The installation of the yellow line in Wasdale, running from the Wasdale Oak all the way into Wastwater (a steep slope of almost 120 metres) has been a long time in the planning:previous blog here. Now it’s happening. We have gathered all the materials and a willing group of volunteers, and chosen a day when rain is extremely unlikely.
The material we’re using is a strong twill, and the yellow colour matches the bright yellow of the gorse flowers that are abundant in Wasdale at the moment. The 120-metre length is cut into four so that we can carry it in with minimum back-ache, and it has been pierced with eyelets every 50cm. We’ve packed 450 very strong pegs to hold the material in place and all our tests suggest that it’s going to stay exactly where we put it. We’ve had a poem printed onto the material in segments so that it will begin at the oak and end in the water.
Last week we were with the oak, checking the ground to ensure that the installation of the cloth won’t inhibit any plant growth. We’re going to have to cut around a few birch saplings and one or two very young oaks, but apart from this the way is clear – we have trimmed back brambles so we don’t get scratched, and marked out a clear line over grass and rock.
The ideal place to view the line is from the opposite shore of the lake. You’ll find a board explaining the installation and showing the poem that’s written onto the cloth on the shore of Wastwater close to the black-and-white signpost midway along the lake-shore road (Grid Reference 152055).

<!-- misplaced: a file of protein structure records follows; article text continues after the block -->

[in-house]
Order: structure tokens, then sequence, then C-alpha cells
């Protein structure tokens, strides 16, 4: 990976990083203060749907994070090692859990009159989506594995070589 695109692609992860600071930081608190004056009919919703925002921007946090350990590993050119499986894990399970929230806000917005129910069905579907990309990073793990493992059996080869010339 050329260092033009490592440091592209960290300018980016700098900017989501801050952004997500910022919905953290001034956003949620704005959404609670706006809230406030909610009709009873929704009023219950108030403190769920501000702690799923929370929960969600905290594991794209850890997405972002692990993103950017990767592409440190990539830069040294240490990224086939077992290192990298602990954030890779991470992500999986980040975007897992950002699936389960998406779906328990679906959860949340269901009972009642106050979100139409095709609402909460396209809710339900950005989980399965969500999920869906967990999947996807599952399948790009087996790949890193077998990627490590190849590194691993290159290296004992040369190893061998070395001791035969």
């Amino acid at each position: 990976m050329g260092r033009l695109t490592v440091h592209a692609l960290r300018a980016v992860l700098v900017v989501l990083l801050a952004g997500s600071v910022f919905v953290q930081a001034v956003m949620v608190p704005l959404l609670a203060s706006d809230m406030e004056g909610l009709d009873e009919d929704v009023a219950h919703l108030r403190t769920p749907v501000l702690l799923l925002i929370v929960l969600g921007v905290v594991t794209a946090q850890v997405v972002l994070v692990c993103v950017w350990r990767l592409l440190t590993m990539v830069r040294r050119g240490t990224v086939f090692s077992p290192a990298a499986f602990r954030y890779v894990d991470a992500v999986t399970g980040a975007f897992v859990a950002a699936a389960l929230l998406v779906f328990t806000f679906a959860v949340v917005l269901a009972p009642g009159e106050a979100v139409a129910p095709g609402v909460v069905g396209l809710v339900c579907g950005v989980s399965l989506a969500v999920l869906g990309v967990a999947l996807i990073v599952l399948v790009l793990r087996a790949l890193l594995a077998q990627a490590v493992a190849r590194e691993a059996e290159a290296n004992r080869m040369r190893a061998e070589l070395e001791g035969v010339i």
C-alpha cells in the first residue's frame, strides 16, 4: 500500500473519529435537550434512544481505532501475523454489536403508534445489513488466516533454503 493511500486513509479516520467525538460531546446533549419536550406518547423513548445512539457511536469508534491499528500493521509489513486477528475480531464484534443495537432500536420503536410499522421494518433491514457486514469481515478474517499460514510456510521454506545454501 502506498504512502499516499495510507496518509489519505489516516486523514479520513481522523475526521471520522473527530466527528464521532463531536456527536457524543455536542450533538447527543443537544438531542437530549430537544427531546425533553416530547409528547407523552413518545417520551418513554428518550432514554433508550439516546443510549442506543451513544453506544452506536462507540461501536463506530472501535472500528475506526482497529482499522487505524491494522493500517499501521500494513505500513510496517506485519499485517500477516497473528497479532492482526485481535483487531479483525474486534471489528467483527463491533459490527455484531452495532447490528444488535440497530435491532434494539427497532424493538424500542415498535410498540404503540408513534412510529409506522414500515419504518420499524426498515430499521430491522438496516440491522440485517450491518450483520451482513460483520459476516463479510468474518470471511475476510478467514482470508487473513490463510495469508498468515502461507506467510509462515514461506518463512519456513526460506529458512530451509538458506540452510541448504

So here we are. It’s Sunday. The car is packed and we’ve checked the packing-list several times. This time tomorrow the line should be in place. It will be there for two weeks. Our hope is that it will cause people to pause and notice this environment, perhaps in more detail than they might have otherwise, and ponder: what makes this place so special, what feelings does it arouse, and what attention and care does it need from us?
Planning something like this takes a long time and the involvement of a lot of people. We couldn’t have done it without the support of the farming community whose Herdwick graze this particular bit of land; the National Trust and particularly the rangers from Wasdale; Jon Revill at Castle-Embroidery who printed the poem onto the cloth; and KBT Fabrics in Birmingham who provided the right type of cloth, the friends and volunteers who offered to help us put it in place, and the continuing support and encouragement of our partners.
We’ll post a blog later in the week to reveal the poem and give an update on how the line is settling into place.
More on colour transformations
Blog on planning the installation
6 thoughts on “The Yellow Line”
Can you take the monstrosity down its like modern day graffiti . What a horrible thing to put in one of my favorite places .It took months of planning ……who by 5 year old kids that have not yet learned to love the landscape .
Brian, thanks for your message and your request and just to reassure you, this is a temporary installation. And we do love the landscape, probably just as much as you do – I hope that you’ve taken time to look through this website and feel that its content reflects our appreciation and celebration of Cumbria.